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Thread: Couple questions regarding firearms, vehicles, and workplace.

  1. #1
    Regular Member DrakeZ07's Avatar
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    Couple questions regarding firearms, vehicles, and workplace.

    (Seems as though I can't get a break anymore, if it's not the gorge encounters, its job loss)

    Lil info; I worked part-time with SRG Guardian in Morehead, Ky, a factory that makes parts for various car makers.

    I had always noticed the sign on the way in, noting among other things; "NO TOBACCO PRODUCTS" and "NO WEAPONS ON THE PROPERTY" ... But kindly ignored, the weapons one.

    Just a couple days ago, I was informed via phone that my employment was terminated, for breaking a plant "safety rule". Appears someone saw me moving my Pistol from my dashboard, to my glove box, and felt "uncomfortable", thinking it wise to tell Plant management.

    I know there's a state law that protects employee's from being fired for keeping a firearm in their locked vehicle, but that doesn't really help if you can't afford a lawyer to press a claim against a big company like Guardian... So, any suggestions? I know a couple people, friends, who work there and also keep firearms in their vehicles, I don't want them to be fired as well, but I kinda want that job back... (Really don't want to work full time at the station, those vollies make me want to go postal sometimes)

    -Drake
    I'm a proud openly gay open carrier~
    Trained SKYWARN spotter, and veteran Storm Chaser.
    =^.^= ~<3~ =^.^=
    Beware the Pink Camo clad gay redneck.

  2. #2
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    im sorry to hear about this i had the same thing happend a few years ago. But i think mine happend a few days before the law changed . i wish you the best of luck

    And rember us volly keep the fire truck going some days

  3. #3
    Regular Member CharleyCherokee's Avatar
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    Get all the paper work you can regarding your termination. Get it on record WHY you were fired. Filing a pro se suit wouldn't be that difficult and there are resources available to you to do such. If you have evidence that they fired you for having your firearm then it would seem to be an open and shut case, but given the recent happenings at UK maybe not so much.
    A bullet may have your name on it, but shrapnel is addressed to whom it may concern.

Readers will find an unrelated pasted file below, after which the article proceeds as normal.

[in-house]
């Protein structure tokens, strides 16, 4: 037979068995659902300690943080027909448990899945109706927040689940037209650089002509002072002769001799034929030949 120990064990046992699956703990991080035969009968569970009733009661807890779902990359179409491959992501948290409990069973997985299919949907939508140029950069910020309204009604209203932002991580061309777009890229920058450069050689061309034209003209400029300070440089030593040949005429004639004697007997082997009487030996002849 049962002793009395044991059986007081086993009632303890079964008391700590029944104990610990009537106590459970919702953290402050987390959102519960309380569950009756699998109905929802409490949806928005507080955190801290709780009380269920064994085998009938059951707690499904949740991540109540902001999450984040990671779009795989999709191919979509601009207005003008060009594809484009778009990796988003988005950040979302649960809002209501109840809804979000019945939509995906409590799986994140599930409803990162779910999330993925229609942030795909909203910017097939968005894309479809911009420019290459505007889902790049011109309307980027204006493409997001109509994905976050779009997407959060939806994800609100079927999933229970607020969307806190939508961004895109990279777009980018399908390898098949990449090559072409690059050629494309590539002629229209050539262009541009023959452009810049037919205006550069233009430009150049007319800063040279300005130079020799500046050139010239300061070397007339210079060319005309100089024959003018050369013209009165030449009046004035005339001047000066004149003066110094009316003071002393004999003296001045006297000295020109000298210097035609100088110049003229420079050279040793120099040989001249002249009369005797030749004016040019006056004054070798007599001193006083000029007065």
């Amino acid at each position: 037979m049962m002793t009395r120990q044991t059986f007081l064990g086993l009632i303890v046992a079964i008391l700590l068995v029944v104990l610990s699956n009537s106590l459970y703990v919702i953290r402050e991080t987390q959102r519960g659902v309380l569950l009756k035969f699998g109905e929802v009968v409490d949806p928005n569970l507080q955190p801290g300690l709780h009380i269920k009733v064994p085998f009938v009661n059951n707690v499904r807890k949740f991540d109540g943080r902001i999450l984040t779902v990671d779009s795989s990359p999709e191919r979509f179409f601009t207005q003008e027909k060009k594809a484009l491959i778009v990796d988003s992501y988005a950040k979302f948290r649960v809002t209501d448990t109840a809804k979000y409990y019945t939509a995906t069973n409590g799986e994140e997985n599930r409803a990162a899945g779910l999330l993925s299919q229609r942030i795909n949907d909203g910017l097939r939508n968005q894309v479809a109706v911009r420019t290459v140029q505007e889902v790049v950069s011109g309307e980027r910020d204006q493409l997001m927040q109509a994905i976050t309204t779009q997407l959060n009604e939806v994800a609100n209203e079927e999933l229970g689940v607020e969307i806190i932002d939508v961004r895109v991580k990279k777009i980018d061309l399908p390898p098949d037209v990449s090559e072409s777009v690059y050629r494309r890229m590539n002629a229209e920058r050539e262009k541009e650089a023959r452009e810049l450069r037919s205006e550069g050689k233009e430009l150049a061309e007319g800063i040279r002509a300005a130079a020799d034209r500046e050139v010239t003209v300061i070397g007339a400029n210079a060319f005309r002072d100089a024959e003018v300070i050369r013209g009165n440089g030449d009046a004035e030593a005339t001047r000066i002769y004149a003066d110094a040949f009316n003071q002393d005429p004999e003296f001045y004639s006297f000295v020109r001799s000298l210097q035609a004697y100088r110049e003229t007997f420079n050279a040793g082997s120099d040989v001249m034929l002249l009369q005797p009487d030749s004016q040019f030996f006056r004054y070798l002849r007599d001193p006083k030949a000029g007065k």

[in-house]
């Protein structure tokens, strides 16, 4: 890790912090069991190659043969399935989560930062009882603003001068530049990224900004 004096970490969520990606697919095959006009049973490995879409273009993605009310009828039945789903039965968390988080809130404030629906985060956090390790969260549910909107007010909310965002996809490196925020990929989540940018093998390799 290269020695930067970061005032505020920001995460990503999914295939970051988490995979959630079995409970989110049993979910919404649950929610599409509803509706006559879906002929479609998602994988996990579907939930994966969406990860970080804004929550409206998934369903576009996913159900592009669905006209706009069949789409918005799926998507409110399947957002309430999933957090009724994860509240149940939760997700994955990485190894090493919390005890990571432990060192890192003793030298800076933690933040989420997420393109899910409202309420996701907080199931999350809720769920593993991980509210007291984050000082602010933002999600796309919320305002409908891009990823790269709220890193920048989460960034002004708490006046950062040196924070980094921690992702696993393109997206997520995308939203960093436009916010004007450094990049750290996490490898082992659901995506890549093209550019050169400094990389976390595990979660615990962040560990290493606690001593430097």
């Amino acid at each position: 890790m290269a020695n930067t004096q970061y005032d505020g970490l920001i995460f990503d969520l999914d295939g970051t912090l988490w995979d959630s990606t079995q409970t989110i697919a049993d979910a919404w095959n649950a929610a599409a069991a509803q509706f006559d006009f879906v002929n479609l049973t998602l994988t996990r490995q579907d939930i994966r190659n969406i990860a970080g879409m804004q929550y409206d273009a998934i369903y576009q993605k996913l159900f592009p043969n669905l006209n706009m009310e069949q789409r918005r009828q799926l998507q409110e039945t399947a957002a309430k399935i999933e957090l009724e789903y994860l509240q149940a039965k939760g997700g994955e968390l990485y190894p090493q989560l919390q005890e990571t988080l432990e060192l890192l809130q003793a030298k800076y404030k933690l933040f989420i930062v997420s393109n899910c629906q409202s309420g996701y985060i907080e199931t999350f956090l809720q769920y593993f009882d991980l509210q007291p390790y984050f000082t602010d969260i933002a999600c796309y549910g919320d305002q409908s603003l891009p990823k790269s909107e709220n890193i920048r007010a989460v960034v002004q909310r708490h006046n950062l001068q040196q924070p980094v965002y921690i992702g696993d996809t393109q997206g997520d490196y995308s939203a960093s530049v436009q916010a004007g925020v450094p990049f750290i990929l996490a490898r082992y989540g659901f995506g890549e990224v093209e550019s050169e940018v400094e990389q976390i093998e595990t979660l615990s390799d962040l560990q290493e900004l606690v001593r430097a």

Why open carrying is a good idea: http://forum.pafoa.org/open-carry-14...encounter.html

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    Sounds like the employer is unaware of the law. If you let HR know about this law and let them know that you are aware of the law and the injustice suffered, you might be able to come to an understanding. Further, if you let them know that you are seeing what your legal recourse options are, they would almost certainly bring you back. If not, this would seem like a cake suit for any attorney, one that may take the case for free but would get a cut of the money you win.

  5. #5
    Regular Member hotrod's Avatar
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    Quote Originally Posted by langzaiguy View Post
    Sounds like the employer is unaware of the law. If you let HR know about this law and let them know that you are aware of the law and the injustice suffered, you might be able to come to an understanding. Further, if you let them know that you are seeing what your legal recourse options are, they would almost certainly bring you back. If not, this would seem like a cake suit for any attorney, one that may take the case for free but would get a cut of the money you win.
    Exactly what langzaiguy said. If you go to human resources, show them the statute, which is in the KRS237 chapter, you will be rehired. That being said, make sure your termination was for the weapon.
    Speed is fine
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  6. #6
    Regular Member Liberty4Ever's Avatar
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    The important part here is documentation. You were fired over the phone? That's just cold. It also does not provide any documentation that can be used to substantiate the fact that you were fired for having a pistol in your car in the parking lot. You need that to be very clear. If you tip your hand without irrefutable documentation stating the actual reason you were terminated, they'll make up some other reason and they'll be careful to have another reason whenever they want to fire those other people who also have a pistol in their car.

    If all you can get is a verbal, record it. A Sansa Clip MP3 player makes a good covert audio recorder.

    If you can get them to admit that you were fired for the pistol and have a record of that, and then they change the reason for termination, that will look super bad for them.

    Yes, "super bad" is a legal term. It's probably Latin.

    Good luck getting your job back, although I'd have a hard time working for a company like that. I'm not lawsuit happy, but I think I'd have little compunction about suing them for wrongful termination and making them pay. It'd be a nice 2A message for other employers.

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